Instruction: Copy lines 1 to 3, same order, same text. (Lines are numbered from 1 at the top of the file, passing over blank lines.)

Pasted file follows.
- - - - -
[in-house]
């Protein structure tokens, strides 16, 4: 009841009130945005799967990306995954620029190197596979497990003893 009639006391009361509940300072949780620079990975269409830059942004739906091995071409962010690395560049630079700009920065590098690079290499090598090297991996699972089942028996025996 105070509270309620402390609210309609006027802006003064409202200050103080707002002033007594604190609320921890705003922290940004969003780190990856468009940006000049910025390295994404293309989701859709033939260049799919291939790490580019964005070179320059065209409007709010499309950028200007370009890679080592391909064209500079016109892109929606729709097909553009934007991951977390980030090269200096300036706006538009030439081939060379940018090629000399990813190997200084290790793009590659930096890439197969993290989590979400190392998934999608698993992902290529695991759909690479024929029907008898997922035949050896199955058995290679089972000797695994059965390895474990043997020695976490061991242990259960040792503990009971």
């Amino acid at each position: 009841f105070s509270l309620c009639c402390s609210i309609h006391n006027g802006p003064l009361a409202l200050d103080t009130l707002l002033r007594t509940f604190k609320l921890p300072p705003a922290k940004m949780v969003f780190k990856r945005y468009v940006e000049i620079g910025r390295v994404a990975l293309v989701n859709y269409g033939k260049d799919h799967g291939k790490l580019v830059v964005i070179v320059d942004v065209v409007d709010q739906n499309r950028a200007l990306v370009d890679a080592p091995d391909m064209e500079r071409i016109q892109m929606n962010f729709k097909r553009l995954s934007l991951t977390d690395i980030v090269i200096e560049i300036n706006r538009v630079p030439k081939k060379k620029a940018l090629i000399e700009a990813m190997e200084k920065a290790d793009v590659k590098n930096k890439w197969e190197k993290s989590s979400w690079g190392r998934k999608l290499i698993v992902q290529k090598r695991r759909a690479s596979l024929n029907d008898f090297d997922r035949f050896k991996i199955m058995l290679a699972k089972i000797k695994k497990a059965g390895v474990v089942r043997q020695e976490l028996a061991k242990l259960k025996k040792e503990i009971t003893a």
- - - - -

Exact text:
[in-house]
């Protein structure tokens, strides 16, 4: 009841009130945005799967990306995954620029190197596979497990003893 009639006391009361509940300072949780620079990975269409830059942004739906091995071409962010690395560049630079700009920065590098690079290499090598090297991996699972089942028996025996 105070509270309620402390609210309609006027802006003064409202200050103080707002002033007594604190609320921890705003922290940004969003780190990856468009940006000049910025390295994404293309989701859709033939260049799919291939790490580019964005070179320059065209409007709010499309950028200007370009890679080592391909064209500079016109892109929606729709097909553009934007991951977390980030090269200096300036706006538009030439081939060379940018090629000399990813190997200084290790793009590659930096890439197969993290989590979400190392998934999608698993992902290529695991759909690479024929029907008898997922035949050896199955058995290679089972000797695994059965390895474990043997020695976490061991242990259960040792503990009971």
């Amino acid at each position: 009841f105070s509270l309620c009639c402390s609210i309609h006391n006027g802006p003064l009361a409202l200050d103080t009130l707002l002033r007594t509940f604190k609320l921890p300072p705003a922290k940004m949780v969003f780190k990856r945005y468009v940006e000049i620079g910025r390295v994404a990975l293309v989701n859709y269409g033939k260049d799919h799967g291939k790490l580019v830059v964005i070179v320059d942004v065209v409007d709010q739906n499309r950028a200007l990306v370009d890679a080592p091995d391909m064209e500079r071409i016109q892109m929606n962010f729709k097909r553009l995954s934007l991951t977390d690395i980030v090269i200096e560049i300036n706006r538009v630079p030439k081939k060379k620029a940018l090629i000399e700009a990813m190997e200084k920065a290790d793009v590659k590098n930096k890439w197969e190197k993290s989590s979400w690079g190392r998934k999608l290499i698993v992902q290529k090598r695991r759909a690479s596979l024929n029907d008898f090297d997922r035949f050896k991996i199955m058995l290679a699972k089972i000797k695994k497990a059965g390895v474990v089942r043997q020695e976490l028996a061991k242990l259960k025996k040792e503990i009971t003893a």